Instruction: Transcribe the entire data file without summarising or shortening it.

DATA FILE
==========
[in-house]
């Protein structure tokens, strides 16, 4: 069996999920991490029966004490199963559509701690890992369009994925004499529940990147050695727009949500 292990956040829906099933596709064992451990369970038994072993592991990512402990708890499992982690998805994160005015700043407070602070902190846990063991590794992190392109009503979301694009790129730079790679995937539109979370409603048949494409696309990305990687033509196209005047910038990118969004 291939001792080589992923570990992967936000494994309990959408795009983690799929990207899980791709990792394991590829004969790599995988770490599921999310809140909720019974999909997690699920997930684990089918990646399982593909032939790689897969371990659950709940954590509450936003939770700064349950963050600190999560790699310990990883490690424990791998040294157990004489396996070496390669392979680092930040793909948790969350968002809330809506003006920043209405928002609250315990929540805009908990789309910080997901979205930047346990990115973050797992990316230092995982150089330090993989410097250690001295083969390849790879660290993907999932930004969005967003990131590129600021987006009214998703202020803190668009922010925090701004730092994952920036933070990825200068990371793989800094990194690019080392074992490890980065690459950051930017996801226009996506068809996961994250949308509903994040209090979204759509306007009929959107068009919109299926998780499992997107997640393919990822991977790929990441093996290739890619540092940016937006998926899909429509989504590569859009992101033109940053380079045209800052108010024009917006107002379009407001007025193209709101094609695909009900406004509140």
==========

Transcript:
[in-house]
């Protein structure tokens, strides 16, 4: 069996999920991490029966004490199963559509701690890992369009994925004499529940990147050695727009949500 292990956040829906099933596709064992451990369970038994072993592991990512402990708890499992982690998805994160005015700043407070602070902190846990063991590794992190392109009503979301694009790129730079790679995937539109979370409603048949494409696309990305990687033509196209005047910038990118969004 291939001792080589992923570990992967936000494994309990959408795009983690799929990207899980791709990792394991590829004969790599995988770490599921999310809140909720019974999909997690699920997930684990089918990646399982593909032939790689897969371990659950709940954590509450936003939770700064349950963050600190999560790699310990990883490690424990791998040294157990004489396996070496390669392979680092930040793909948790969350968002809330809506003006920043209405928002609250315990929540805009908990789309910080997901979205930047346990990115973050797992990316230092995982150089330090993989410097250690001295083969390849790879660290993907999932930004969005967003990131590129600021987006009214998703202020803190668009922010925090701004730092994952920036933070990825200068990371793989800094990194690019080392074992490890980065690459950051930017996801226009996506068809996961994250949308509903994040209090979204759509306007009929959107068009919109299926998780499992997107997640393919990822991977790929990441093996290739890619540092940016937006998926899909429509989504590569859009992101033109940053380079045209800052108010024009917006107002379009407001007025193209709101094609695909009900406004509140």